The Pulitzer committee made websites eligible to receive the prize in 2008, and for the past three years a website has won in the national reporting category. Previous winners were The Huffington Post and ProPublica. The Pulitizer is a self-nominated prize. Publications submit articles for consideration and pay a $50 entry fee. This year, there were 1,081 entries. Jurors nominate three finalists in each category.
The three reporters, McGowan, Hasemyer and Song, were first-time Pulitzer winners. For editor White, it wasn’t quite “old hat,” but as a three-time winner, it wasn’t a new experience. “I’m old, I’m old,” she said. “I’ve been in the business forever.” Conversely, Song is a 2008 graduate of MIT with a degree in earth sciences. She earned her masters in science writing in 2009. “We were so thrilled when she turned 25,” said White, “because she could rent a car.”
The team members took responsibility for different aspects of the writing. McGowan went to Michigan to get the human-interest stories of the people most affected by the spill. Song never went to Michigan. As a scientist, she focused on research and interviews with other scientists, to ensure that the facts reported about dilbit and the clean up were accurate and accessible to general readers. Hasemyer did the follow-up articles focusing on the after-effects of the spill and the replacement of line 6B.
For Hasemyer, a 30-year veteran investigative reporter who had been laid off from his full-time job at the San Diego Union Tribune, writing The Dilbit Disaster was an opportunity to return to his roots. “I think journalists have an obligation to practice journalism in the public interest. And that’s what I’m doing now. Using journalism to make a difference.”
The Michigan Dilbit Disaster Three Years Later
Clean up continues. A new spill in Arkansas
As Marshall neared the third anniversary of the nation’s worst inland pipeline spill in April 2013, another small community suffered something very similar. Exxon’s post-World War II Pegasus pipeline developed a 22-foot rupture in Mayflower, Arkansas oozing 210,000 gallons of dilbit oil into a residential neighborhood.
Like Marshall, regulators and first responders did know that the oil was dilbit and along with residents evacuated from 22 homes still have no idea of the exact mixture that came up from the underground pipe. Citizen groups are battling state regulators and Exxon over air and water quality issues as the clean up continues.
Most of the million gallons of dilbit that spilled out of pipeline 6B into a wetland in Marshall, Michigan, soiling 36 miles of the Kalamazoo River, has been recovered. The worst fear, that it would reach Lake Michigan contaminating the source of drinking water for 12 million people including the city of Chicago, was never realized.
Enbridge was fined $3.7 million by the Department of Transportation, the agency that oversees the Pipeline and Hazardous Materials Safety Administration. Additional fines levied by the EPA and Michigan are anticipated. Last summer, the National Transportation Safety Board issued a report on the spill that sounded an alarm about the federal government’s lax enforcement of rules regarding pipeline safety.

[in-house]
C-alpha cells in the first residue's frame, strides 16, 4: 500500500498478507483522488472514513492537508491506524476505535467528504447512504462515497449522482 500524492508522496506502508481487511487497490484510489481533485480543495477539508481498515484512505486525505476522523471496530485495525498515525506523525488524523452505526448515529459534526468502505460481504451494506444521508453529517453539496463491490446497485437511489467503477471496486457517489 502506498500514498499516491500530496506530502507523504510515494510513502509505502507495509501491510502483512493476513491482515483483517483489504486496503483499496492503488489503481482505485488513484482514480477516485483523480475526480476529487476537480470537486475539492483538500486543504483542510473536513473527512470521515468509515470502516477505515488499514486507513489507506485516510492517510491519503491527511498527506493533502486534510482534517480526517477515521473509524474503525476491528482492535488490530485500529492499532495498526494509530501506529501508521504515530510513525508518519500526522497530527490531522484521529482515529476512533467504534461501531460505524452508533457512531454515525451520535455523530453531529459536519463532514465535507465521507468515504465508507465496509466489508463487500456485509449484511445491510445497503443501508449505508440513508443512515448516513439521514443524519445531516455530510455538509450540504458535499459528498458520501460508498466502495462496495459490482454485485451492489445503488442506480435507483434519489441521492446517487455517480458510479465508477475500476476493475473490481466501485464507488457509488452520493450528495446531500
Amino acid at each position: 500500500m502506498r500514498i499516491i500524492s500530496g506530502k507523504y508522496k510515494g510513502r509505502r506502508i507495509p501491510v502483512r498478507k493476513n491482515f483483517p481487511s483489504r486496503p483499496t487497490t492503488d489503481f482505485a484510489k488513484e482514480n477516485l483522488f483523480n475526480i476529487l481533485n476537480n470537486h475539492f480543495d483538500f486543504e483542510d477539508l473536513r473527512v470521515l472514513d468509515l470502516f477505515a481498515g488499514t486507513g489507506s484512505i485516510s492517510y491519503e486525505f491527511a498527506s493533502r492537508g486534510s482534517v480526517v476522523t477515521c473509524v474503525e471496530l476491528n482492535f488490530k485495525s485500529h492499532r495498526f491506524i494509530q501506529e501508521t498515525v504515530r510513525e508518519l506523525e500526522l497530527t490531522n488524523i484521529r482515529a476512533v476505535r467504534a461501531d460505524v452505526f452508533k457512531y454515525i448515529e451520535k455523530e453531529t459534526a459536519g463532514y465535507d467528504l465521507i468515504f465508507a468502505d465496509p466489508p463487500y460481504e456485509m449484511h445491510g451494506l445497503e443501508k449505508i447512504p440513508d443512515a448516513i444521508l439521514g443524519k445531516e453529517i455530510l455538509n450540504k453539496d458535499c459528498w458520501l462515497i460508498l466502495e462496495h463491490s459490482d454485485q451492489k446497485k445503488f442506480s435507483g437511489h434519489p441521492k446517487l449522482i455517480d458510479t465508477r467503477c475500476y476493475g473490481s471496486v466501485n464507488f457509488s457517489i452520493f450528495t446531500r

The report accused Enbridge of "a complete breakdown of safety,” including a leak detection system that fell far short of the company’s claims. Advanced leak detection systems find only one in 20 leaks. Four times as many leaks are discovered by members of the public.
Congress passed new pipeline safety legislation in the wake of the Michigan spill with increased penalties, but the bill did not include a provision to mandate automatic shut-off valves, nor did it require operators to disclose whether dilbit is being transported in a pipeline or its chemical make-up.
While the Kalamazoo River appears to have recovered, beneath the surface thousands of gallons of bitumen remain on the river bottom. The EPA estimates the amount at 180,000 gallons. Pipeline operator Enbridge believes the number is no more than 25,000 gallons.
The EPA has ordered Enbridge to dredge three sections of the river. Ralph Dollhopf who supervised the cleanup for the EPA admitted, "We know we are not going to get all of the oil out." One of the dredging sites is a mile from a SuperFund site where 120,000 pounds of polychlorinated biphenyls were deposited by paper mills in another era. PCBs are implicated in a wide range of cancers. No one wants to risk mixing those toxic chemicals with the bitumen.
Balls of bitumen also collected in the deep waters beside a dam that once generated power for a hydroelectric plant. Demolishing the dam would return the river to its natural state and lower the water level to make dredging easier, however not all residents are happy at the thought of removing the historic structure.
Michigan’s Department of Environmental Quality has collected 5,000 soil and groundwater samples to determine if the heavy metals found in bitumen are present in elevated quantities. Those studies will taken another year to be completed.
Enbridge recently released figures estimating the cost of the three year cleanup at over $1 billion.
After the NTSB report on the Kalamazoo River spill, the publisher of Inside Climate News, David Sassoon, wrote an editorial in the New York Times that cautioned, “Now that the industry is aiming to fill almost a quarter of America’s domestic oil needs from western Canadian sources, we need a transparent and informed discussion about dilbit's risks and benefits, up-to-date laws and regulations, and improved leak detection.”
As of this writing, the most advanced above ground leak-detection technology is not planned for the Keystone XL pipeline.